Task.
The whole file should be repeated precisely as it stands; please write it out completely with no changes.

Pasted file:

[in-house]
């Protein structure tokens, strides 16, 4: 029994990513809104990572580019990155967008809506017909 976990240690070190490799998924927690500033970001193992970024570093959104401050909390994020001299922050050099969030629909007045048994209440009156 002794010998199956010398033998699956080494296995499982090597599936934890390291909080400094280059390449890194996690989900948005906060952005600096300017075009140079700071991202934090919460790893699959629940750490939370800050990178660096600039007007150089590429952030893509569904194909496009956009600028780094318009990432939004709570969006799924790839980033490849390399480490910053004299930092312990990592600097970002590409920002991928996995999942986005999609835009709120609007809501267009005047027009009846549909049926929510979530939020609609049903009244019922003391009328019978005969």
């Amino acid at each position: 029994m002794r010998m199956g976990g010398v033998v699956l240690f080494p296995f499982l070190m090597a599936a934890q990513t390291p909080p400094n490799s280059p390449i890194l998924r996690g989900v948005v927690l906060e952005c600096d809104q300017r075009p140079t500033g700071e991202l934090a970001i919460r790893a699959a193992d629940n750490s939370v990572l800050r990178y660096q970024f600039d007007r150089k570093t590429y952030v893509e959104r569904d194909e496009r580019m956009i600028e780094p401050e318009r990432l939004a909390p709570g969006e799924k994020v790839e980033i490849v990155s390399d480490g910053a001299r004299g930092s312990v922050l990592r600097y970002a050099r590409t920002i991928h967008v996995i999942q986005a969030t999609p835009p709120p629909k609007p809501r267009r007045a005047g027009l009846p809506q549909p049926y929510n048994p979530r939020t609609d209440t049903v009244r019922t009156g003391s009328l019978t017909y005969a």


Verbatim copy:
[in-house]
């Protein structure tokens, strides 16, 4: 029994990513809104990572580019990155967008809506017909 976990240690070190490799998924927690500033970001193992970024570093959104401050909390994020001299922050050099969030629909007045048994209440009156 002794010998199956010398033998699956080494296995499982090597599936934890390291909080400094280059390449890194996690989900948005906060952005600096300017075009140079700071991202934090919460790893699959629940750490939370800050990178660096600039007007150089590429952030893509569904194909496009956009600028780094318009990432939004709570969006799924790839980033490849390399480490910053004299930092312990990592600097970002590409920002991928996995999942986005999609835009709120609007809501267009005047027009009846549909049926929510979530939020609609049903009244019922003391009328019978005969």
């Amino acid at each position: 029994m002794r010998m199956g976990g010398v033998v699956l240690f080494p296995f499982l070190m090597a599936a934890q990513t390291p909080p400094n490799s280059p390449i890194l998924r996690g989900v948005v927690l906060e952005c600096d809104q300017r075009p140079t500033g700071e991202l934090a970001i919460r790893a699959a193992d629940n750490s939370v990572l800050r990178y660096q970024f600039d007007r150089k570093t590429y952030v893509e959104r569904d194909e496009r580019m956009i600028e780094p401050e318009r990432l939004a909390p709570g969006e799924k994020v790839e980033i490849v990155s390399d480490g910053a001299r004299g930092s312990v922050l990592r600097y970002a050099r590409t920002i991928h967008v996995i999942q986005a969030t999609p835009p709120p629909k609007p809501r267009r007045a005047g027009l009846p809506q549909p049926y929510n048994p979530r939020t609609d209440t049903v009244r019922t009156g003391s009328l019978t017909y005969a």